At a time when the very integrity of news is under attack in some corners, it is more important than ever that The Associated Press be a key champion of accuracy. This includes not only fighting back against false claims and false reporting, but sometimes simply waiting as we push for more specificity. New York City News Editor David Caruso did exactly that over the weekend, avoiding the missteps of other news organizations by pressing for details of a federal judge's emergency order temporarily staying part of President Donald Trump's travel ban for citizens of seven predominantly Muslim nations.
Caruso demanded, and got, a copy of U.S. District Judge Ann Donnelly's order so the AP could be precise about reporting on its relatively narrow effects, even as other news outlets relied on tweets from advocates who made it seem more sweeping. Caruso’s careful, painstaking work that resulted in this Washington-datelined story is the Beat of the Week.
The court ruling came at the end of a dramatic Saturday in New York. Dozens of foreign travelers were being held at the airports. Some were being deported. Lawyers were scrambling to learn who was in custody. At least 2,000 people spontaneously went to Kennedy airport to protest the detentions.
At 6:20 p.m., AP learned there would be an emergency hearing on the travel ban at a federal court in Brooklyn. NYC bureau reporter Karen Matthews rushed to the courthouse, but was barred from entering by U.S. marshals as a crowd of demonstrators gathered outside.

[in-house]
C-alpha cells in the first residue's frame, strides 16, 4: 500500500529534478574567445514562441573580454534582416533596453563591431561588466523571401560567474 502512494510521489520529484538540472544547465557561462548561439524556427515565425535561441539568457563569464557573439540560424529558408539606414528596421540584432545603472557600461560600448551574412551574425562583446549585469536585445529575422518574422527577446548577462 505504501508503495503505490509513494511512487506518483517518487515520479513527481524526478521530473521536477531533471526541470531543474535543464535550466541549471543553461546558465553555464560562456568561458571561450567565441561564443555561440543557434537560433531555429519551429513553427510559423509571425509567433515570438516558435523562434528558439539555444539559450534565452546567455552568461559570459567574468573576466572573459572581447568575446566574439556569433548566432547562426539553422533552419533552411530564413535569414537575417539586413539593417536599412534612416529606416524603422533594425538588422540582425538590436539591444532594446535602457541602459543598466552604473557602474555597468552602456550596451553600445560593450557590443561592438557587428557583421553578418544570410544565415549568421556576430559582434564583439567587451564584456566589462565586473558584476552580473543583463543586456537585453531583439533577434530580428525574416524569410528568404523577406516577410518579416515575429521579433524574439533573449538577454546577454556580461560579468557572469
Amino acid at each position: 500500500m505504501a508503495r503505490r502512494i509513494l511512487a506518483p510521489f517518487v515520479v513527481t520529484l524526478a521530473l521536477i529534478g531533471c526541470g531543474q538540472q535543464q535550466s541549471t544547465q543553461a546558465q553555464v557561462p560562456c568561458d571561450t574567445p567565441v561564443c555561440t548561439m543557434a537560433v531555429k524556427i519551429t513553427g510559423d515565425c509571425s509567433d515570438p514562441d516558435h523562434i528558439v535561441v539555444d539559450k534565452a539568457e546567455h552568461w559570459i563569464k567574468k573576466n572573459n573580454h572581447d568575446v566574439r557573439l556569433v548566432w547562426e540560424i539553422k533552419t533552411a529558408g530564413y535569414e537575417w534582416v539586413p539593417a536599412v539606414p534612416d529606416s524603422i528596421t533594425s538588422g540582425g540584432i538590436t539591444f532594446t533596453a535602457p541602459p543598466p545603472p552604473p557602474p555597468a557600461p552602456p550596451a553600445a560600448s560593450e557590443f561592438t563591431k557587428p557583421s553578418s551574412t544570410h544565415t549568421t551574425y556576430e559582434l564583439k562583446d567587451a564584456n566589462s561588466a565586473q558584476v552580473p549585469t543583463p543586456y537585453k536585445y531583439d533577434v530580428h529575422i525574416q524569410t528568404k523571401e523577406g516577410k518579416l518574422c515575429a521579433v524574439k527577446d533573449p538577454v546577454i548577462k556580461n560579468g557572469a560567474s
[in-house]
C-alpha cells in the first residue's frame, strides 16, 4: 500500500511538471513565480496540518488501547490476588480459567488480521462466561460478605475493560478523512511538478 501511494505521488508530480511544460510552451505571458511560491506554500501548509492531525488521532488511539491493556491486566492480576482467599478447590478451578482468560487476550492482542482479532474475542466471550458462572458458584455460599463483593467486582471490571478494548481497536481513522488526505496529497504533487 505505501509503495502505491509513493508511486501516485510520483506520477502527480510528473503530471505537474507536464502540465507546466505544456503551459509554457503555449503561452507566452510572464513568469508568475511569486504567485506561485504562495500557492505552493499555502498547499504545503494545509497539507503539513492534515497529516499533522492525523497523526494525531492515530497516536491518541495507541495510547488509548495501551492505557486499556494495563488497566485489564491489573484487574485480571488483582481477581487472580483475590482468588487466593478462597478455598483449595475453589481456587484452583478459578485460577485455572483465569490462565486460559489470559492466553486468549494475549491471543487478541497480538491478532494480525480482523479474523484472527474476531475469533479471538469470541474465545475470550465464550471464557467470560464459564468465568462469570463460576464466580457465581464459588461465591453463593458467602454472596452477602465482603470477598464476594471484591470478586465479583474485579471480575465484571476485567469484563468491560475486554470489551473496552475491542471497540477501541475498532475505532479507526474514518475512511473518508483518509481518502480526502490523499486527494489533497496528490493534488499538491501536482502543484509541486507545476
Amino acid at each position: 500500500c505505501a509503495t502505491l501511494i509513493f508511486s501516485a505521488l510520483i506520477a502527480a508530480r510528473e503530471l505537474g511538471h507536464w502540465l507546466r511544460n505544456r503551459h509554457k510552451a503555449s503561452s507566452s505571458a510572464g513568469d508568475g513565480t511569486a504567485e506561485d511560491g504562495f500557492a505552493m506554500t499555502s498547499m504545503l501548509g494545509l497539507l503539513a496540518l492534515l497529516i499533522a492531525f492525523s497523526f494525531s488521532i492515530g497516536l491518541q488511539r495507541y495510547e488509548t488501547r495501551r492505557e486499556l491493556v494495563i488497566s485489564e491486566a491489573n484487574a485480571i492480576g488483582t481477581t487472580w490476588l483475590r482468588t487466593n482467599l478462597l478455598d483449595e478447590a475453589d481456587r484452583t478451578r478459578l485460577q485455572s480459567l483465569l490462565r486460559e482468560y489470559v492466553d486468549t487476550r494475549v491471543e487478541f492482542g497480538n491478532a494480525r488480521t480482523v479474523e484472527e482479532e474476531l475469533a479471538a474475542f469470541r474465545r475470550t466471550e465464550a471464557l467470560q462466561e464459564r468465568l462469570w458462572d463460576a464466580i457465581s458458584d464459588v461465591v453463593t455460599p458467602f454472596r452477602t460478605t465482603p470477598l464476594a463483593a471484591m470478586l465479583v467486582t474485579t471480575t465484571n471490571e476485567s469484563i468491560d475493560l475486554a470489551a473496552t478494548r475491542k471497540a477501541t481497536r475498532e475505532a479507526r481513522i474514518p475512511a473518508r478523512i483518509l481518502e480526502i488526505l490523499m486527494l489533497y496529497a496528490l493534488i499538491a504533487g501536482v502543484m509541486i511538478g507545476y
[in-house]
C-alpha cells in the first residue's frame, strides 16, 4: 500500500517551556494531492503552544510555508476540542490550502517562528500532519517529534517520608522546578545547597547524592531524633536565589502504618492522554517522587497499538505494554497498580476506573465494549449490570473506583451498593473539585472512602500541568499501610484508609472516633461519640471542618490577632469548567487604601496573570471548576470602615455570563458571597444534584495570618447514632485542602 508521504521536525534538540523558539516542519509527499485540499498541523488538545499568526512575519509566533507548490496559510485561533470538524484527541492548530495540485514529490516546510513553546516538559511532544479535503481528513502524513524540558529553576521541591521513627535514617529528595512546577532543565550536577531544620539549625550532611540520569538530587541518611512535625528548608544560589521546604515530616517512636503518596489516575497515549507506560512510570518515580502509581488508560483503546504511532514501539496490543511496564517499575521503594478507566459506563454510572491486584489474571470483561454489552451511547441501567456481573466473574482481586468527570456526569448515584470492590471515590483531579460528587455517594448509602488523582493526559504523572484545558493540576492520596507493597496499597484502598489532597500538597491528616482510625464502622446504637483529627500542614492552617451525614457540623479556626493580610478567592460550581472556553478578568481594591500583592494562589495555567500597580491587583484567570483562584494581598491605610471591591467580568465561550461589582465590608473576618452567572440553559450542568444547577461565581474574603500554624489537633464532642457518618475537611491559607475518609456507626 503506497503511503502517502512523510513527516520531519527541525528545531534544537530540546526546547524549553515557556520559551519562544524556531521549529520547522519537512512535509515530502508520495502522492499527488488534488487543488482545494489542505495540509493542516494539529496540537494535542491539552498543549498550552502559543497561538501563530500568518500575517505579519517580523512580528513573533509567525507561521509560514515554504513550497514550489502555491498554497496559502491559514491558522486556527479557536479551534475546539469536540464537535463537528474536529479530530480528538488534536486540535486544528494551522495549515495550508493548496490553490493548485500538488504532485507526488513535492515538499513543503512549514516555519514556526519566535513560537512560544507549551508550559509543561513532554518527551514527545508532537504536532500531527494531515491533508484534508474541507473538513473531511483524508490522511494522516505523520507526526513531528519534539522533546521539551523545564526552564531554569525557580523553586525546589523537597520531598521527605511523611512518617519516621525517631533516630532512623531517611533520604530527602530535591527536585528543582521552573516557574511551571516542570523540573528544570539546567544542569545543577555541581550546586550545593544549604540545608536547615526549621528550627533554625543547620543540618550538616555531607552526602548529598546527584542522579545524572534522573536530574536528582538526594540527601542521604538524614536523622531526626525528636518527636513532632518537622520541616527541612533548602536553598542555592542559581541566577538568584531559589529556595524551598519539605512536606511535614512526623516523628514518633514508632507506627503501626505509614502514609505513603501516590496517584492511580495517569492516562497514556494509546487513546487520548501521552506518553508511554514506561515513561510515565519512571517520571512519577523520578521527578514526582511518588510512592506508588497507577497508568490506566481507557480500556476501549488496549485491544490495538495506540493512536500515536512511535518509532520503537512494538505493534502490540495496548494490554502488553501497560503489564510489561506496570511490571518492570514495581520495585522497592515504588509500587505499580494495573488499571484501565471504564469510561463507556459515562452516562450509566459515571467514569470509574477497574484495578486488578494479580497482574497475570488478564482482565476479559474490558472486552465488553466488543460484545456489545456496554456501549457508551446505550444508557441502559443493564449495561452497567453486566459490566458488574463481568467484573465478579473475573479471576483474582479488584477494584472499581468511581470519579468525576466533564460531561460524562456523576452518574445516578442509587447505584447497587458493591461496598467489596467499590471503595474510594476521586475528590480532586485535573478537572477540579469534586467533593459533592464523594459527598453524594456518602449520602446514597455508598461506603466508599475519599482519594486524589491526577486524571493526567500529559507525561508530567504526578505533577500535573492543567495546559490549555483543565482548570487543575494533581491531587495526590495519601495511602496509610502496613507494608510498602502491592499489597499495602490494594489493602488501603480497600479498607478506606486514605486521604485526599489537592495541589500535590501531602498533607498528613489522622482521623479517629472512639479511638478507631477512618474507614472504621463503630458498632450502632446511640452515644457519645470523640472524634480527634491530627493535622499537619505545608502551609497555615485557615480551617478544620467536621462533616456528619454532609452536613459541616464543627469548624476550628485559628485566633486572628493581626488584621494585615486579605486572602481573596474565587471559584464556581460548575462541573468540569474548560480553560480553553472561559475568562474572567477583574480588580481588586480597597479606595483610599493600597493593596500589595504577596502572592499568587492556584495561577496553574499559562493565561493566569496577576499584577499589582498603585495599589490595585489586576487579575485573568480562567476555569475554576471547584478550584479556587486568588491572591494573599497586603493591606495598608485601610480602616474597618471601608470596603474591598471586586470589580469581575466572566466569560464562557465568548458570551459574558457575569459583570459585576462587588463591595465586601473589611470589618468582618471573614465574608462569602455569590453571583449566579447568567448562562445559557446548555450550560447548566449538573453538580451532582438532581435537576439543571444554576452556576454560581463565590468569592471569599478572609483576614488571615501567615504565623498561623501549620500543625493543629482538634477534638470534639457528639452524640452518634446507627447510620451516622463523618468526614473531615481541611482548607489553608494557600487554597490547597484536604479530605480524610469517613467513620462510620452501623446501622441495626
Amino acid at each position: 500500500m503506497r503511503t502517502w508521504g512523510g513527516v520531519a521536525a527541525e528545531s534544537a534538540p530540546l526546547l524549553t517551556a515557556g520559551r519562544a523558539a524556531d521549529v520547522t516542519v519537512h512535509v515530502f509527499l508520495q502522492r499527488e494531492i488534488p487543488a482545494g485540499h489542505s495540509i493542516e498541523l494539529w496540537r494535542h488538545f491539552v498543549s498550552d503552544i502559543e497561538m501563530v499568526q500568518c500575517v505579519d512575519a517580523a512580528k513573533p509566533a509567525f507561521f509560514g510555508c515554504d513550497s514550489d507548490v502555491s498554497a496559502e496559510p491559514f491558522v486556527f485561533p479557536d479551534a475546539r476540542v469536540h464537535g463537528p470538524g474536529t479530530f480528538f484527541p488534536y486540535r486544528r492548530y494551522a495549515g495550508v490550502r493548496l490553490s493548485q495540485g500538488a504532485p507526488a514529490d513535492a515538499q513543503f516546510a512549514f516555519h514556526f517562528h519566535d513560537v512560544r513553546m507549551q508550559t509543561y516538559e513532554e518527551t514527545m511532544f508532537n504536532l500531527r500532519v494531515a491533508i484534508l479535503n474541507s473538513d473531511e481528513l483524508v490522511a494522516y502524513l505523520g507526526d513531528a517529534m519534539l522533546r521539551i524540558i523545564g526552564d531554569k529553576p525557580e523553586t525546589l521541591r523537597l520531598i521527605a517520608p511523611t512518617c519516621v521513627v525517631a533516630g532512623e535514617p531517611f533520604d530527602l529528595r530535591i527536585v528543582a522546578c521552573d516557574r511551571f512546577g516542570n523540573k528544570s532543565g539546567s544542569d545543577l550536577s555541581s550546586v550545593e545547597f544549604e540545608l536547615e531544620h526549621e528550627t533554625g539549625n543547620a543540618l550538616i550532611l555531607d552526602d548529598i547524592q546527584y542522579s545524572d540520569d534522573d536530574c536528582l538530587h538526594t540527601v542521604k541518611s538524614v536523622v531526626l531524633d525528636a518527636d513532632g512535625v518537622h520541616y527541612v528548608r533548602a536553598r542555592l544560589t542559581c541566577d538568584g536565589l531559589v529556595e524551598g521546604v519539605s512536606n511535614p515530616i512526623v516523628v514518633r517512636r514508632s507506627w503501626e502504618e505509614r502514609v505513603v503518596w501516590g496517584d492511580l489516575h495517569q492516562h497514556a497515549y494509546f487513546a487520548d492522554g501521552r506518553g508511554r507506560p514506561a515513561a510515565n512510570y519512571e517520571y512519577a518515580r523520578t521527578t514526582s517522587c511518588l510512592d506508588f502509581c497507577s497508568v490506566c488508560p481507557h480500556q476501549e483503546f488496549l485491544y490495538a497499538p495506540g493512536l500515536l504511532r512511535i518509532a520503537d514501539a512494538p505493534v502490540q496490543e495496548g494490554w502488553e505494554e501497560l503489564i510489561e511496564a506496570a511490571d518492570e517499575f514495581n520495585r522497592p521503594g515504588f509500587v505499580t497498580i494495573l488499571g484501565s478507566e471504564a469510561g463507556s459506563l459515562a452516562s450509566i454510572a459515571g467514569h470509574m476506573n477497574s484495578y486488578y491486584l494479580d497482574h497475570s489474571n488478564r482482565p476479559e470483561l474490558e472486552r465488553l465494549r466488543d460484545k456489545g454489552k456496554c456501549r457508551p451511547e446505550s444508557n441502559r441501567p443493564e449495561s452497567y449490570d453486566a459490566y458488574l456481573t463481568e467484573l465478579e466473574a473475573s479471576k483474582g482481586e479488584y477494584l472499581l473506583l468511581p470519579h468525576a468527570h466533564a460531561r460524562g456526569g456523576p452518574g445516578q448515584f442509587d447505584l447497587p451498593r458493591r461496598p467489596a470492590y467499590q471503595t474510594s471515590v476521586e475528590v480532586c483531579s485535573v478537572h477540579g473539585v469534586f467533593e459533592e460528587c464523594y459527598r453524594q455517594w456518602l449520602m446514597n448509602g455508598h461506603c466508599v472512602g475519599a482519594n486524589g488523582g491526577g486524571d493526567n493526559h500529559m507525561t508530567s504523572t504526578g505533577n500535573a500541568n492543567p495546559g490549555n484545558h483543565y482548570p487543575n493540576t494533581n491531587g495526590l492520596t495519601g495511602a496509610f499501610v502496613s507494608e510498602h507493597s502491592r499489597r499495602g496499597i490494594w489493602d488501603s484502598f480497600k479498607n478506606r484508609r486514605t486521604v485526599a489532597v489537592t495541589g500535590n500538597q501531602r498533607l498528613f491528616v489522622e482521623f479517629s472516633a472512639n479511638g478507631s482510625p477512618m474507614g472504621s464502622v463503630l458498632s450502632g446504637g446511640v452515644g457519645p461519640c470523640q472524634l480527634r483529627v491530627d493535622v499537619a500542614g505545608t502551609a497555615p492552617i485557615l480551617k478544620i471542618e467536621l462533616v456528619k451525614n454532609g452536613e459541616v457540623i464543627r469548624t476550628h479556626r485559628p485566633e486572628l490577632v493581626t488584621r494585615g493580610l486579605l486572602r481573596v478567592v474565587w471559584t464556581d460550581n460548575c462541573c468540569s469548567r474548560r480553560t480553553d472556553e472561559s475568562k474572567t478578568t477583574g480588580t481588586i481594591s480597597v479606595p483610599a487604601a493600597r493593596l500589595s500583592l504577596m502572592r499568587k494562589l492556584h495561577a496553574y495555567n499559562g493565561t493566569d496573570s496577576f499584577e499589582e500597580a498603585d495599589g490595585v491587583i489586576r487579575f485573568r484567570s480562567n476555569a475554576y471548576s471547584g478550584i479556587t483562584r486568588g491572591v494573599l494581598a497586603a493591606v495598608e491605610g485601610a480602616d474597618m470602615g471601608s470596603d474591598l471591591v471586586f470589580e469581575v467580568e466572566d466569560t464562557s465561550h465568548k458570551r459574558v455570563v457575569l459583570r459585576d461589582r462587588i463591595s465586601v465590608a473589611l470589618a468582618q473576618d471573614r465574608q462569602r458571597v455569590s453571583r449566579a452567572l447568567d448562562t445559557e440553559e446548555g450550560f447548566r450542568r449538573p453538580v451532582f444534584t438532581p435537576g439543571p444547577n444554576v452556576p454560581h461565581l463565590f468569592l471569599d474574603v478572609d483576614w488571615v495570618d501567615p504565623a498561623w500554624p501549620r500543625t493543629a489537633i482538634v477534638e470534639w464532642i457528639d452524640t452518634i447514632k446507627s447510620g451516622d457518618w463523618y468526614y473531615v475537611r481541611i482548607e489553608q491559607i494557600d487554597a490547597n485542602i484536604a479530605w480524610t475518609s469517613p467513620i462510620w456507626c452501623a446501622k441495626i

Just before 9 p.m. rumors began circulating that a judge had issued a ruling. An ACLU attorney tweeted “we won” and “stay is granted” with no explanation.
Caruso held off reporting until we could actually see the ruling. A law student working on the case ... emailed photographs, taken with a smartphone, of the order issued by the judge.
Clearly the U.S. administration had suffered a setback. But what, exactly? Caruso held off reporting until we could actually see the ruling. A law student working on the case who had been speaking throughout the day with reporter Verena Dobnik called the office to ask if we had heard about the ruling. Yes, but could she send us a copy? At 9:22 p.m., she emailed photographs, taken with a smartphone, of the order issued by the judge.
Within a few minutes, AP had an alert on the wire with the news that the judge had temporarily barred the U.S. from deporting travelers covered by Trump’s order -- but stopped well short of declaring the executive order unconstitutional. Matthews and New York reporter Colleen Long got quick interviews with the attorneys in the case shortly after to fill in key details on the likely practical effect of the ruling.
The court decision capped a marathon of strong reporting across AP. Alicia Caldwell in Washington anchored the story all day. Rachel Zoll in New York and Ellen Knickmeyer in San Francisco started reporting late Friday night after receiving tips about airport detentions and word of panic among faith-based resettlement agencies about the fate of refugees who were already en route to the United States at the time Trump signed the order. They kept working the phones and pressing sources to help lay the groundwork for the refugee coverage over the weekend; their work sounded the alarm for what was to come. There were key assists from Olga Rodriguez, Caryn Rousseau and stringer William Mathis on the impact the travel ban was having on travelers and refugees.
Said AP Executive Editor Sally Buzbee in a note to Caruso: "We have you personally to thank for the fact that our reporting on the court ruling was accurate and precise. That is hugely important: I have frankly been shocked today at some of the imprecision by other news organizations about the court ruling. Accuracy and precision are our bedrock values and they are even more important in hot times like this."
For keeping those values at the forefront of AP’s work, Caruso wins this week’s $500 prize.